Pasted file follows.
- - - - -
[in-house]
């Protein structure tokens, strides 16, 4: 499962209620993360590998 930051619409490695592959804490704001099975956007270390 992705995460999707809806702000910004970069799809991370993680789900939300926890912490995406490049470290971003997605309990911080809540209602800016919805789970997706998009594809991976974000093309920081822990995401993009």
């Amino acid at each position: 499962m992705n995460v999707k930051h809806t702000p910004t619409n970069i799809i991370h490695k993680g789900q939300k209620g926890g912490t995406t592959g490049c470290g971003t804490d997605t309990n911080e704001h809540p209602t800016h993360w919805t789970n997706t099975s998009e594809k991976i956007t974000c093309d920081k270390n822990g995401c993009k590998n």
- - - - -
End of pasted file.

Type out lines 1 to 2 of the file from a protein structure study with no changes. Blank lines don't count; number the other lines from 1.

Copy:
[in-house]
């Protein structure tokens, strides 16, 4: 499962209620993360590998 930051619409490695592959804490704001099975956007270390 992705995460999707809806702000910004970069799809991370993680789900939300926890912490995406490049470290971003997605309990911080809540209602800016919805789970997706998009594809991976974000093309920081822990995401993009």